Remembering Bobby Womack: His death lifts the lid off my heart

Remembering Bobby Womack: His death lifts the lid off my heart
Bobby Womack's Fact of Life was my favorite song of all.

Death is inevitable. We know this. But there are some people when you hear about their passing, it just hits you hard. Bobby Womack is one of those people for me.  I never knew him personally, never met the man, but his music was an integral part of my upbringing and the psychology I have about men and relationships. Long before Steve Harvey's "Think Like A Man, Act Like A Woman," Bobby Womack was teaching us how to act right, respect each other, and love our brothers and sisters. Like Marvin Gaye did in his album "What's Going On," Womack also encouraged us to think about our actions. No one could croon us to a higher consciousness like them.

My father wasn't much on talking, but he demanded silence while Bobby Womack's music played just like he did when Jesse Jackson preached his sermons on Operation Push on Saturday mornings. I believe his music was therapeutic for my father. For me, it was as instructive as Sunday morning gospel. mean just listen to "Woman's Gotta Have it," one of my favorites. Men from any class, culture, or color can learn how to treat a woman right from this song alone. The instructions he gave us were simple and timeless

Do the things that keeps the smile on her face

Say the things that make her feel better every day

They you got to stay on your P's and Q's

If you don't, the woman you can easily lose

There are so many of his songs of his that I loved. "Lookin For  A Love" made me imagine what life must have been like down South, because that beat and harmony had a southern twang that made me want collard greens, fried chicken, and corn bread. I was sure he could find his love in Mississippi somewhere.

Out of all the songs, my absolute favorite is "Facts of Life" because that song just took me to a place of understanding about him,  and about men, and about life. When that song played and I was in the car with my father, or in the backyard with him, or in the basement with him having a drink playing his album, I felt like a learned about my daddy, a man I really know very little about--so Bobby Womack gave us a history. I created memories about my father through Womack's music, even though my dad wasn't a musician, those lyrics became shared experiences for us. I knew those lyrics were speaking to my father in a special way, and it was doing the same for me too.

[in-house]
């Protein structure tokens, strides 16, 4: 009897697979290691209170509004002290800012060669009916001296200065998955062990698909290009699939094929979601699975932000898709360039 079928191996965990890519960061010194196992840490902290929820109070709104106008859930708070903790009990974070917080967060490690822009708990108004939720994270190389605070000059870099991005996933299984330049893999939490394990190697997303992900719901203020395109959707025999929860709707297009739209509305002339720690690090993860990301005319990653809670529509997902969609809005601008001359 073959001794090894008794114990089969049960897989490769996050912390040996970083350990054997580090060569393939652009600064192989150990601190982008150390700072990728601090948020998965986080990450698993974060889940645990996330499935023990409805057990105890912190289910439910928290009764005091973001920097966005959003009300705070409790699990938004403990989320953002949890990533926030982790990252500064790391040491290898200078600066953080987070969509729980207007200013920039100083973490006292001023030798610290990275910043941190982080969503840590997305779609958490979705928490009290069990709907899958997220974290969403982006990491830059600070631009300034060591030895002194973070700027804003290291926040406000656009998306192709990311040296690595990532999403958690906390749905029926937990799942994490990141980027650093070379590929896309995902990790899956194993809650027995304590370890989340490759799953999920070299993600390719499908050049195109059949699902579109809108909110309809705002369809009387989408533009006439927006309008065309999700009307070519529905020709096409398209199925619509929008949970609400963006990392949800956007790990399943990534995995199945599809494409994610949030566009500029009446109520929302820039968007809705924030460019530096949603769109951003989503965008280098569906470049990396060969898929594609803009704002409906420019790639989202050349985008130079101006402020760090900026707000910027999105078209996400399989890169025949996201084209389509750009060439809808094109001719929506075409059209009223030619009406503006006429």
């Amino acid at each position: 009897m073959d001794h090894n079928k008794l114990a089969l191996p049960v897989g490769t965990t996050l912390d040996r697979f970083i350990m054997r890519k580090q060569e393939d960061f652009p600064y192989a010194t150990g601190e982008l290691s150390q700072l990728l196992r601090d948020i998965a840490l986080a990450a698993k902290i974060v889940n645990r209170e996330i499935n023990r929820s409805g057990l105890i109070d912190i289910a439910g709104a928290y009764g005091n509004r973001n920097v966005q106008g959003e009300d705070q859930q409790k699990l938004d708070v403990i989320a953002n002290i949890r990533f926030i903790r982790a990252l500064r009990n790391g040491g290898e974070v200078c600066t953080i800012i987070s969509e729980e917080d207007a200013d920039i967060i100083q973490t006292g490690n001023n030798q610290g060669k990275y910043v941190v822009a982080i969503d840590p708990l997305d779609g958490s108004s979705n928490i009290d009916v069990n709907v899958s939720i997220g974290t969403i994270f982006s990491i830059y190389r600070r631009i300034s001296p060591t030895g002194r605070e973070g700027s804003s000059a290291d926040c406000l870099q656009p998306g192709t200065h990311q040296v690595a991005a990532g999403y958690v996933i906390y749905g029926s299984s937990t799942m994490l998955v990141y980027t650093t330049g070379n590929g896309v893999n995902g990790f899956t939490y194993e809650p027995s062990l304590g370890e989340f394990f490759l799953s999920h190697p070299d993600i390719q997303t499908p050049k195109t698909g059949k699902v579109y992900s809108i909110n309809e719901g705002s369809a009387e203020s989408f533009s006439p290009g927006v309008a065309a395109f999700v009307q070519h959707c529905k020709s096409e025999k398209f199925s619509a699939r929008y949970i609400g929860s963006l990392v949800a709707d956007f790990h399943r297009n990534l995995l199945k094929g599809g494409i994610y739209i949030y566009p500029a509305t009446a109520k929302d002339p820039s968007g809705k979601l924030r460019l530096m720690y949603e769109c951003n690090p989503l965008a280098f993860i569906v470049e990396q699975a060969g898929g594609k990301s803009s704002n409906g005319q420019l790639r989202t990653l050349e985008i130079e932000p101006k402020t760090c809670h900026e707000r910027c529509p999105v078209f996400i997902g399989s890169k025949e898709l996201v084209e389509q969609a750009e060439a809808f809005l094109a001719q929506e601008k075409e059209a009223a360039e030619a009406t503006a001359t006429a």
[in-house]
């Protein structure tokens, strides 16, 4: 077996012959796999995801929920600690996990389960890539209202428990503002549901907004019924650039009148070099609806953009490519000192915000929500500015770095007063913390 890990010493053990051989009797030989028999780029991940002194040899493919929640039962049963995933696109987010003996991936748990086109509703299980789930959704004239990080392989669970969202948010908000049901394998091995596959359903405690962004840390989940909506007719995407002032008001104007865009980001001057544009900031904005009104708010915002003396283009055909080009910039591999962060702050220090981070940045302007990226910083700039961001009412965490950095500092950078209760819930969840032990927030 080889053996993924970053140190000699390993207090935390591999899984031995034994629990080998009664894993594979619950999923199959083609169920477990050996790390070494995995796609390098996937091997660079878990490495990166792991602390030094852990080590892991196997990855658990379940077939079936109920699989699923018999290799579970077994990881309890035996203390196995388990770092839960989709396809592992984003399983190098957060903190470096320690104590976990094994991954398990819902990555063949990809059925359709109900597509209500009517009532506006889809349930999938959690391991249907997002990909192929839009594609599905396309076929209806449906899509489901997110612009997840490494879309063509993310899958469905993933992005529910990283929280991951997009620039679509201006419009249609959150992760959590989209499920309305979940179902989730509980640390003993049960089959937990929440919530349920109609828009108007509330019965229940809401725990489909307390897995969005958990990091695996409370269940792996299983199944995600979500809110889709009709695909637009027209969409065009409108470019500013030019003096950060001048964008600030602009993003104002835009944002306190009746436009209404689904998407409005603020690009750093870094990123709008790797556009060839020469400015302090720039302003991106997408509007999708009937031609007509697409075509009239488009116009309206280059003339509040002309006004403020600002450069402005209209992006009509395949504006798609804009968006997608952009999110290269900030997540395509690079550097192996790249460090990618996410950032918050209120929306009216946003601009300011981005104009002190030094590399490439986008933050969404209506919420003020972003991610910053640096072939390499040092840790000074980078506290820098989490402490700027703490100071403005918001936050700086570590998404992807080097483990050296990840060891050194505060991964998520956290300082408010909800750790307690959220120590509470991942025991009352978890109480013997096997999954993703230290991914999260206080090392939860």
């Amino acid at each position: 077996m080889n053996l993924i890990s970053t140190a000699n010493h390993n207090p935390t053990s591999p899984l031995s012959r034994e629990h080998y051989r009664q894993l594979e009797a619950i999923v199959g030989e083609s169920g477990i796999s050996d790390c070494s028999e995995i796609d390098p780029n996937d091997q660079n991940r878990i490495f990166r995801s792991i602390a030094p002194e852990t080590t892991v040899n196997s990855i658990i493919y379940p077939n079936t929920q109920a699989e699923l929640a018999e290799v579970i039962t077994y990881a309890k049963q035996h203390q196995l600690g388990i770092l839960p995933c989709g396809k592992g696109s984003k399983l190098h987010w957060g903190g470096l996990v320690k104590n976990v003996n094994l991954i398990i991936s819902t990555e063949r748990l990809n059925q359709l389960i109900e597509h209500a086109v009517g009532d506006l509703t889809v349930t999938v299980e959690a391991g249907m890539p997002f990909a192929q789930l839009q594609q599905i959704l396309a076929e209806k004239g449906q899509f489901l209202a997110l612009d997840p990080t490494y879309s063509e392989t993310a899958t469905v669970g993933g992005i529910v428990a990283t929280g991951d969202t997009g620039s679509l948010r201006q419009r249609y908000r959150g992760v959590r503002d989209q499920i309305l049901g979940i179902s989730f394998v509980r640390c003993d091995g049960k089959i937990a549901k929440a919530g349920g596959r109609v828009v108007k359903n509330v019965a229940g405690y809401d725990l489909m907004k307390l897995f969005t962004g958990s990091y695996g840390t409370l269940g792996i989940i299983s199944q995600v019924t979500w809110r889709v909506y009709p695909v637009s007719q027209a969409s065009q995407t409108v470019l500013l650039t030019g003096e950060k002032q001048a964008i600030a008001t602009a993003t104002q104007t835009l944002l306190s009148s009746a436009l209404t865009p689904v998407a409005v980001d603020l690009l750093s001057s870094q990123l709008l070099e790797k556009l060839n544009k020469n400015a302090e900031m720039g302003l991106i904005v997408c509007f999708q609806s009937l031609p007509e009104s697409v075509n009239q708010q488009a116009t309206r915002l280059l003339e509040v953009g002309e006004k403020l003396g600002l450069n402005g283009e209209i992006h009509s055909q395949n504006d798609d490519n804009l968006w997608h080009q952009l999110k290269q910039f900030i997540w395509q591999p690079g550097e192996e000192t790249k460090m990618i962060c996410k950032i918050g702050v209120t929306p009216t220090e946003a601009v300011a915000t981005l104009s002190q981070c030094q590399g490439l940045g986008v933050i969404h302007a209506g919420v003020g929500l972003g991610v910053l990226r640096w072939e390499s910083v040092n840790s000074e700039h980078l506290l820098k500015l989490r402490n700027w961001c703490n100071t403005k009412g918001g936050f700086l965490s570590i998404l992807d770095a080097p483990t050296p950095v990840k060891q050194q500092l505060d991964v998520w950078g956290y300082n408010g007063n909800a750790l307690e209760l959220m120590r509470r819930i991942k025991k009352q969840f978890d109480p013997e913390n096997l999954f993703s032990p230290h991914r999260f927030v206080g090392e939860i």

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Tweet with me @ElanaInspires

I actually thought my father could've written "Harry Hippie" because my father had no problem helping people, but you had to be in a position to receive it.  My father helped those who helped themselves. With its anthem sounding melody "Sha La La La...", my father was like Bobby.

I'd like to help a man when he's down

But I can't help ya Harry

If you wanna sleep on the ground

Sorry Harry, you're too much weight

To carry around

Another reason I loved Bobby Womack so much was that he sounded like a man I thought of as my second father, my dad's good friend, and our next door neighbor on the South side for over twenty years, Joe Taylor. I still miss Joe and my dad so much. It hurts that I can't just drive over to 93rd Street for a barbecue, or the world's largest slice of watermelon that Joe always had for me. Those were special men to me, and I treasure their memories forever.   Like the men Bobby sang about in "Facts of Life" they were always there for me, even when, and especially when, the sun went down.

I could go on and on about all of Bobby Womack's music. I mean, I haven't even touched on "If You Think You're Lonely Now," a song that came out when I was in the 8th grade.  I learned right then and there that there was nothing so impenetrable than a nighttime loneliness. You might be able to make it through the day, but things get real different at night. Bobby was good at putting something on your mind to think about about. "Just wait until tonight girl."

I was 14 when that song flooded the airwaves, and now, thirty years later, the memories I've worked to pack away so nicely just come flooding back over me reminding me of my precious time on 93rd Street waking up and learning of the death of Bobby Womack. I miss my Daddy and Joe so much, but I thank God I have Bobby Womack's music that will live forever, keeping all of them alive,and near and dear to my heart always.

Thank you for your music Bobby Womack.

May all of you Rest In Peace.



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    Elana Anthony

    I am a wife and mother blessed to have six daughters who fill my home with love and laughter. My passion is writing and teaching, but most especially inspiring people to live healthy lives in my faith-filled fitness classes. My dream is to have my own faith and fitness TV show where people from all the world collectively join together on our "temple" building project of enjoying optimal health. I am a certified group fitness instructor by the Aerobics and Fitness Association of America (AFAA), and earned graduate degrees in Writing from DePaul University, in addition to a degree in Exercise Science and Health Promotion from the California University of Pennsylvania. I have seen and experienced the hand of God work and move in my life, and consider it an honor and blessing to be saved to serve.

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